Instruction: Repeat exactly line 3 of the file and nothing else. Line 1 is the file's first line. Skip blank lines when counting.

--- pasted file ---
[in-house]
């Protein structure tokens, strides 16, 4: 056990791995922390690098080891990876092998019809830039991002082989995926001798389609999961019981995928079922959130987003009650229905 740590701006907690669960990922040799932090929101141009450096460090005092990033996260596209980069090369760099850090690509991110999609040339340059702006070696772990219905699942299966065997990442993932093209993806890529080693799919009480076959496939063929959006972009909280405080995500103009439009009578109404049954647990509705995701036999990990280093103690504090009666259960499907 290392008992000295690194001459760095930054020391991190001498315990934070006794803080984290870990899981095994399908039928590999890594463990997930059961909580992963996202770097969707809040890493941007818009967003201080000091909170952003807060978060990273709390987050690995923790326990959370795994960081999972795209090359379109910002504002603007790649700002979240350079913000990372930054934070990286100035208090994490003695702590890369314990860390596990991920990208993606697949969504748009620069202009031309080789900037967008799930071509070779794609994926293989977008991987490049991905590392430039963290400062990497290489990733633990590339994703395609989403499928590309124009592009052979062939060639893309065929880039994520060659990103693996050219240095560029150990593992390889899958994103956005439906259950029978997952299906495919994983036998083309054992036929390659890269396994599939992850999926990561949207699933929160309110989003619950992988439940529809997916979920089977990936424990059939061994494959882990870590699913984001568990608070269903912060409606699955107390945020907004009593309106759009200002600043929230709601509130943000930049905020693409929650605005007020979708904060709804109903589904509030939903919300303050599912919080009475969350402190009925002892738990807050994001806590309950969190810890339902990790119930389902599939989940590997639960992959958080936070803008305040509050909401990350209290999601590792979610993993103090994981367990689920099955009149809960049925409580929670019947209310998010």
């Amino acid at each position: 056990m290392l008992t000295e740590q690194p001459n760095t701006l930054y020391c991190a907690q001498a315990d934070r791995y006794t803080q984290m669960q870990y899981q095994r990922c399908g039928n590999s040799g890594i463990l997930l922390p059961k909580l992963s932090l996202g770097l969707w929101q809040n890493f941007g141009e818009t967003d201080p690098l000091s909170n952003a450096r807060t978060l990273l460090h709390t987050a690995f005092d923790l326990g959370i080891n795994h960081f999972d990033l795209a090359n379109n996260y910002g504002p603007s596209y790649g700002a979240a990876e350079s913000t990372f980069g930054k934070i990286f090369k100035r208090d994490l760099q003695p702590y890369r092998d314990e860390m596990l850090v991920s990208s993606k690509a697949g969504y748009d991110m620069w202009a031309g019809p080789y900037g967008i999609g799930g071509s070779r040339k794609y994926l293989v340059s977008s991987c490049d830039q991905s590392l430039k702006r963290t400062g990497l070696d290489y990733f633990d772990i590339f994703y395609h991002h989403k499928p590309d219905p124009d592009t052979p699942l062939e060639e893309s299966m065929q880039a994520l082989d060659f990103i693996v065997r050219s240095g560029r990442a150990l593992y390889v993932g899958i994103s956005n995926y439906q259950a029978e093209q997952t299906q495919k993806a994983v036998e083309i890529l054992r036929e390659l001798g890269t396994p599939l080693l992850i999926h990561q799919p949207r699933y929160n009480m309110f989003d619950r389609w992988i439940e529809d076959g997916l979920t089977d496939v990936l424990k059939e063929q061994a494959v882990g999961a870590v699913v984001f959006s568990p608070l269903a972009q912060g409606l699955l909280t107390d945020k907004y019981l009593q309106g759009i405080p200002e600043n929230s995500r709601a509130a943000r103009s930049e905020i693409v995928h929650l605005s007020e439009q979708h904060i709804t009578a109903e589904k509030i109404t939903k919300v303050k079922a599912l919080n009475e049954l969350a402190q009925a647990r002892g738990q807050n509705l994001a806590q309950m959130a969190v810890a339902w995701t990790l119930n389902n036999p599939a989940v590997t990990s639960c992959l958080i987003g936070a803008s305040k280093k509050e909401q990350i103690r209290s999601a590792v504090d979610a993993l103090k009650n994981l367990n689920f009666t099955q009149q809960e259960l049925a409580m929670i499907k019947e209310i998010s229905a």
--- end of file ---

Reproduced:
């Amino acid at each position: 056990m290392l008992t000295e740590q690194p001459n760095t701006l930054y020391c991190a907690q001498a315990d934070r791995y006794t803080q984290m669960q870990y899981q095994r990922c399908g039928n590999s040799g890594i463990l997930l922390p059961k909580l992963s932090l996202g770097l969707w929101q809040n890493f941007g141009e818009t967003d201080p690098l000091s909170n952003a450096r807060t978060l990273l460090h709390t987050a690995f005092d923790l326990g959370i080891n795994h960081f999972d990033l795209a090359n379109n996260y910002g504002p603007s596209y790649g700002a979240a990876e350079s913000t990372f980069g930054k934070i990286f090369k100035r208090d994490l760099q003695p702590y890369r092998d314990e860390m596990l850090v991920s990208s993606k690509a697949g969504y748009d991110m620069w202009a031309g019809p080789y900037g967008i999609g799930g071509s070779r040339k794609y994926l293989v340059s977008s991987c490049d830039q991905s590392l430039k702006r963290t400062g990497l070696d290489y990733f633990d772990i590339f994703y395609h991002h989403k499928p590309d219905p124009d592009t052979p699942l062939e060639e893309s299966m065929q880039a994520l082989d060659f990103i693996v065997r050219s240095g560029r990442a150990l593992y390889v993932g899958i994103s956005n995926y439906q259950a029978e093209q997952t299906q495919k993806a994983v036998e083309i890529l054992r036929e390659l001798g890269t396994p599939l080693l992850i999926h990561q799919p949207r699933y929160n009480m309110f989003d619950r389609w992988i439940e529809d076959g997916l979920t089977d496939v990936l424990k059939e063929q061994a494959v882990g999961a870590v699913v984001f959006s568990p608070l269903a972009q912060g409606l699955l909280t107390d945020k907004y019981l009593q309106g759009i405080p200002e600043n929230s995500r709601a509130a943000r103009s930049e905020i693409v995928h929650l605005s007020e439009q979708h904060i709804t009578a109903e589904k509030i109404t939903k919300v303050k079922a599912l919080n009475e049954l969350a402190q009925a647990r002892g738990q807050n509705l994001a806590q309950m959130a969190v810890a339902w995701t990790l119930n389902n036999p599939a989940v590997t990990s639960c992959l958080i987003g936070a803008s305040k280093k509050e909401q990350i103690r209290s999601a590792v504090d979610a993993l103090k009650n994981l367990n689920f009666t099955q009149q809960e259960l049925a409580m929670i499907k019947e209310i998010s229905a």